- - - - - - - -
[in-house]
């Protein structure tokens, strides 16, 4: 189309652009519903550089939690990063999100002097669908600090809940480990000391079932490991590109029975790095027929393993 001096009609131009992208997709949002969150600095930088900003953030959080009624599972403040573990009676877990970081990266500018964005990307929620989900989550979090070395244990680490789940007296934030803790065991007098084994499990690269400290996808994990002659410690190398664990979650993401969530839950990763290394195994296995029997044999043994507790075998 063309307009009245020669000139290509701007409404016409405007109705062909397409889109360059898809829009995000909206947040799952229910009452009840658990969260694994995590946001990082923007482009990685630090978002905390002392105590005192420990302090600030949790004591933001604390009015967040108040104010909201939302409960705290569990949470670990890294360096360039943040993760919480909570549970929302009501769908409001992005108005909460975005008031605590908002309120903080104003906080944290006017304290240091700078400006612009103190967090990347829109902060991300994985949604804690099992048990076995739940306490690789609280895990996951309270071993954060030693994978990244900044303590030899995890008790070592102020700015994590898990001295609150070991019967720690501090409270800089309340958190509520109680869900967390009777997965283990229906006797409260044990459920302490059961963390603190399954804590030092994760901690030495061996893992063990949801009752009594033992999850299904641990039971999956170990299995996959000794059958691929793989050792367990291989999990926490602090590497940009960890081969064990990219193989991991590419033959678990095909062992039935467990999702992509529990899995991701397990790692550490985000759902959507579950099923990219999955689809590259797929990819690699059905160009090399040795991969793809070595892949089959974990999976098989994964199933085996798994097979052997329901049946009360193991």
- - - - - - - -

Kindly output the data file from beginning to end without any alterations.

[in-house]
């Protein structure tokens, strides 16, 4: 189309652009519903550089939690990063999100002097669908600090809940480990000391079932490991590109029975790095027929393993 001096009609131009992208997709949002969150600095930088900003953030959080009624599972403040573990009676877990970081990266500018964005990307929620989900989550979090070395244990680490789940007296934030803790065991007098084994499990690269400290996808994990002659410690190398664990979650993401969530839950990763290394195994296995029997044999043994507790075998 063309307009009245020669000139290509701007409404016409405007109705062909397409889109360059898809829009995000909206947040799952229910009452009840658990969260694994995590946001990082923007482009990685630090978002905390002392105590005192420990302090600030949790004591933001604390009015967040108040104010909201939302409960705290569990949470670990890294360096360039943040993760919480909570549970929302009501769908409001992005108005909460975005008031605590908002309120903080104003906080944290006017304290240091700078400006612009103190967090990347829109902060991300994985949604804690099992048990076995739940306490690789609280895990996951309270071993954060030693994978990244900044303590030899995890008790070592102020700015994590898990001295609150070991019967720690501090409270800089309340958190509520109680869900967390009777997965283990229906006797409260044990459920302490059961963390603190399954804590030092994760901690030495061996893992063990949801009752009594033992999850299904641990039971999956170990299995996959000794059958691929793989050792367990291989999990926490602090590497940009960890081969064990990219193989991991590419033959678990095909062992039935467990999702992509529990899995991701397990790692550490985000759902959507579950099923990219999955689809590259797929990819690699059905160009090399040795991969793809070595892949089959974990999976098989994964199933085996798994097979052997329901049946009360193991």